February 26, 2007

Is it mimetic or is it authorial intent?

As I was reading along in this essay I couldn't help but wonder what type of criticism I was reading. The beginning of the essay seemed to be one giant introduction for the criticism on how Gilman's "The Yellow Wallpaper." The authors state:

As if to comment on the unity of all these points - on, that is, the anxiety-inducing connections between what women writers tend to see as their parallel confinements in texts, houses, and maternal female bodies - Charlotte Perkins Gilman brought them all together in 1890 in a striking story of female confinement and escape, a paradigmatic take which...seems to tell the story that all literary women would tell if they could speak their "speechless woe."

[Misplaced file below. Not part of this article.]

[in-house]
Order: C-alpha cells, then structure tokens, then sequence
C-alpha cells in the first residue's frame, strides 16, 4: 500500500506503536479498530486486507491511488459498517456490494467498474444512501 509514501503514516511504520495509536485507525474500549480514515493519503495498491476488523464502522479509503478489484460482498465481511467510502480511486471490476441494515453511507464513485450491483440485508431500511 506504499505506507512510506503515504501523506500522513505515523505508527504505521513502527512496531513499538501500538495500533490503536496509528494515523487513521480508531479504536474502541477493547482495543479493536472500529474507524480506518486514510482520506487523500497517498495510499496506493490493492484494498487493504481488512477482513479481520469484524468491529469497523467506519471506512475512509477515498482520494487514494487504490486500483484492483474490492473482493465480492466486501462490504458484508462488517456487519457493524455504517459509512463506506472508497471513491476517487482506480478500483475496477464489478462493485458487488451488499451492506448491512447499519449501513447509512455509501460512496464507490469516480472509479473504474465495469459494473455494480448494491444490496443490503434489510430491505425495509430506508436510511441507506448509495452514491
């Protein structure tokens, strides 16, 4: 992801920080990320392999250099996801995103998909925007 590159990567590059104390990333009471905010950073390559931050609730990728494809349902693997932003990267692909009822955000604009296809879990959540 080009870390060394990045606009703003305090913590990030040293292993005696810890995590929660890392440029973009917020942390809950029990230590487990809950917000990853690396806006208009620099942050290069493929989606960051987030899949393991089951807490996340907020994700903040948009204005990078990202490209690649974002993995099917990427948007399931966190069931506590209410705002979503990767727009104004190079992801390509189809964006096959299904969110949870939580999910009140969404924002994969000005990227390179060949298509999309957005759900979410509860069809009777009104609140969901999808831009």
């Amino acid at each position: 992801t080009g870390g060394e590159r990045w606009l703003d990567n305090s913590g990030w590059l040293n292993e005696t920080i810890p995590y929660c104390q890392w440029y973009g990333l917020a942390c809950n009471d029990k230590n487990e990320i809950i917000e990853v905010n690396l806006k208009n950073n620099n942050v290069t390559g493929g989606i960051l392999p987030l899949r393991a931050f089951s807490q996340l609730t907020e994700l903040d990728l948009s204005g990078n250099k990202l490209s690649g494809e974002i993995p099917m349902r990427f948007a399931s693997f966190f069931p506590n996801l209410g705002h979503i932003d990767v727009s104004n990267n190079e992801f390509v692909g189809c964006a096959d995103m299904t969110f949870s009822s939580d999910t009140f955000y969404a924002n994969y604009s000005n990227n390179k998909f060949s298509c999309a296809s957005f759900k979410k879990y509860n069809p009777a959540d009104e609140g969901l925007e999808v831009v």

I think that this line pretty much sums up the whole essay. I'm not sure that I was able to follow their argument well or even where mimetic criticism fits in with this one. All I can think of is how much this resembles authorial intent. Can anyone help me out on this one?

Gilbert and Gubar, ''The Yellow Wallpaper'' -- Jerz EL312 (Literary Criticism)

Posted by Tiffany Brattina at February 26, 2007 10:46 PM | TrackBack
Comments

I agree with the idea that this falls in with Authorial Intent - for the mimetic critic they are typically engaging in a recreation of an event, an expression of art, etc. The mimetic critic is attempting to convey something to the reader, which basically falls into the area of what the author is intending for their reader.

I think this is a very valid observation, though, that the two seem to go almost hand in hand.

Posted by: Kevin at March 1, 2007 3:42 PM
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